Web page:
“No! My helicopter idea is brilliant! I am the rightful winner.”
The boss smiled and put his hand on the young hotshot's shoulder. “A good man can lose a fight now and then,” he said, and he walked off. The young hotshot, who was a hotshot no longer, but now one of the screaming unemployed, left the office in tears.
Andrew took another bite of his apple, then threw the rest away. His work for the day was done. He thought of his wife and son, and how their visit to the psychiatrist was going.
Back at home, Diana was getting young Drew into the car. She opened a rear door to put him in the backseat, in a kiddie seat. He stared at her with eyes of stone, eyes of fire, eyes of many thousands of birds at once, and she looked in his eyes and saw herself dying in ten different ways, crushed in a collapsed building, drowned in the sea, electrocuted in the tub, and she knew each of them all at once were the way she would die, and that her life meant nothing, never had and never would. She looked away from his eyes and felt her soul return to her. She decided not to look in his eyes again if she could help it. Had it always been this way? Had there been a time when Drew was just a sweet, innocent baby? She couldn't summon a clear memory of him any way other than how he was right at that moment. She looked in his eyes again, where all her many deaths awaited her. She felt the need to cry, but also the inability to cry, and she tried to remember the last time she had cried, but had she ever cried? Who had kept score? She looked to the sky.
Who was keeping score?
“I'll be sitting in the front seat, mom. But I tell you now, it is pointless. This whole trip is pointless. But I'll go. I'll go to show you how pointless it is. No doctor can cure me. You can't cure what is not a sickness. I am not like you think I am.”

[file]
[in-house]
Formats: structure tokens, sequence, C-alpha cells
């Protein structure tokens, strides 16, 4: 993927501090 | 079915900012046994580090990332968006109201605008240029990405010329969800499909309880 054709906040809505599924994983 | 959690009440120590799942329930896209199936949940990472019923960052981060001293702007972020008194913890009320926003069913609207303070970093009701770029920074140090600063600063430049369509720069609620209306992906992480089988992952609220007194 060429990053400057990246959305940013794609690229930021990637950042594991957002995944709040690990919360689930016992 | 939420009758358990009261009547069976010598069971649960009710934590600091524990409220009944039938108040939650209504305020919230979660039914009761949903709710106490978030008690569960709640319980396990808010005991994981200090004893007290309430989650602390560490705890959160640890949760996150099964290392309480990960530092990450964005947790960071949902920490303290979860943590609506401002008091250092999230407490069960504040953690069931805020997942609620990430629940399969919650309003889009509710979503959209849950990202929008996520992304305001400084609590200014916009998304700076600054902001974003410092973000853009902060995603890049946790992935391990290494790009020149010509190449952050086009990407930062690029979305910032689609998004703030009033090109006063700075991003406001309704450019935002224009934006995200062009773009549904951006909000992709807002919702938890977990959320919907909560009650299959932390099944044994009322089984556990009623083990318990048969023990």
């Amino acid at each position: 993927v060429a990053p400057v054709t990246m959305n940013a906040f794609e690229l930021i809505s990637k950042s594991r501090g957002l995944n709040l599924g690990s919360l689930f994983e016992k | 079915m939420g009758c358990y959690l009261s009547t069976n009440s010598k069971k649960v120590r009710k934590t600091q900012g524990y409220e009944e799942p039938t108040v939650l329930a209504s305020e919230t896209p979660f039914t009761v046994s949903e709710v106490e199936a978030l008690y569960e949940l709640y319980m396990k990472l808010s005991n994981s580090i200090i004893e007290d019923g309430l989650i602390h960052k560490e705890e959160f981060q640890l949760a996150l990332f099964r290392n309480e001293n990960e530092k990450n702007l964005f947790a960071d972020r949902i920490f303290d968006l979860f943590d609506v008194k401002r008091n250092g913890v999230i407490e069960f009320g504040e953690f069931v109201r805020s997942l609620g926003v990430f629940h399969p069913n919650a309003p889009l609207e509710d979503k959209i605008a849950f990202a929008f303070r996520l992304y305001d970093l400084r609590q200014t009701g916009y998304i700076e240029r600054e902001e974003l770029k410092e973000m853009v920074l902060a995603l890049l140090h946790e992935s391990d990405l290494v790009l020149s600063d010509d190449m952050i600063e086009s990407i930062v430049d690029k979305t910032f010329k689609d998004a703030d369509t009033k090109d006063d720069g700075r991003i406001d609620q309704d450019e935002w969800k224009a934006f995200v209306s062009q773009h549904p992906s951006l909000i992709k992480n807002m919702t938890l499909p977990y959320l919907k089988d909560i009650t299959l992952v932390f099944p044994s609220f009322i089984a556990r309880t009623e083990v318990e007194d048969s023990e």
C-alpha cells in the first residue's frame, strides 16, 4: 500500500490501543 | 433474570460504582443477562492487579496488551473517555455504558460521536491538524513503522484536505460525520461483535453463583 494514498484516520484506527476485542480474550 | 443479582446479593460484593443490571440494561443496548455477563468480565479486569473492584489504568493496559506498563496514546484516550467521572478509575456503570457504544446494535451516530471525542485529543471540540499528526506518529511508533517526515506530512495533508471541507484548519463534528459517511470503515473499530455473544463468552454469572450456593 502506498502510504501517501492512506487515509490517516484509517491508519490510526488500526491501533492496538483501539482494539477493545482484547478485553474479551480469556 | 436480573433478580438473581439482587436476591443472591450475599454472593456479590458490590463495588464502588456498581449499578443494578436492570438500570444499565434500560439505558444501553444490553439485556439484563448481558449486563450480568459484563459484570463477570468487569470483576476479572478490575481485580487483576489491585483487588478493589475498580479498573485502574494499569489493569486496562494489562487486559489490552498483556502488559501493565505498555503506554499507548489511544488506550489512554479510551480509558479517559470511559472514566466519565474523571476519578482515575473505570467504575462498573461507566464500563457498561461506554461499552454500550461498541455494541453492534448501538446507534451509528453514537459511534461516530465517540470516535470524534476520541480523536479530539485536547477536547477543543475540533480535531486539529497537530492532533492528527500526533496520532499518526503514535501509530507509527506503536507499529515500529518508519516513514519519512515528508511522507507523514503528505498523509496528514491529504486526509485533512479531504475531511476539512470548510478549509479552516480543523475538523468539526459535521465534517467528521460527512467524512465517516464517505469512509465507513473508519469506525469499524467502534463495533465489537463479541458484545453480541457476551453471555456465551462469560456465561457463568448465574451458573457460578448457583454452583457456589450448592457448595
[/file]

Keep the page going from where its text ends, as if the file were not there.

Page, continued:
Diana looked at Drew's feet. “Honey, I'm sure the doctor will have lots of interesting things to talk with you about. Try and be positive. One way or another, you will love Scraps. You have to. He's an unbelievably good dog.”
“I see it will do no good to discuss this with you. Let's go.”
They got in the car. Drew snatched the auxiliary cable and plugged in his phone. He put on Philip Glass' album The Photographer and sat, absorbing. Diana dared not turn the music down. As she drove she was less and less sure where she was, and the city that had always seemed to familiar and welcoming to her suddenly turned hostile. She searched the sky for any clouds to block the oppressive sunlight; it was just too bright, a brightness that gave no joy to the soul; the Sun seemed not bountiful and smiling but labored and taxed. Only yesterday the sun had been so delightful, and the light it gave was a happy yellow, filled with the childish memories of dandelions in summer. Now the light seemed not yellow but white, bone white, concrete white, sizzling and ghostly, and all the world baked.
Diana noticed the car was running low and pulled into a gas station. She set the pump to fill and went inside to get a Diet Coke. The world warped as she went into the gas station. A darkness was lifted from her life. The colors were so bright. She remembered times she had cried. She remembered Drew as a baby. The sunlight outside was inviting and yellow. The clerk smiled at her. She bought her Diet Coke and went back to the car, and the sunlight turned white hot again. She looked at Drew. She shuddered. They drove on.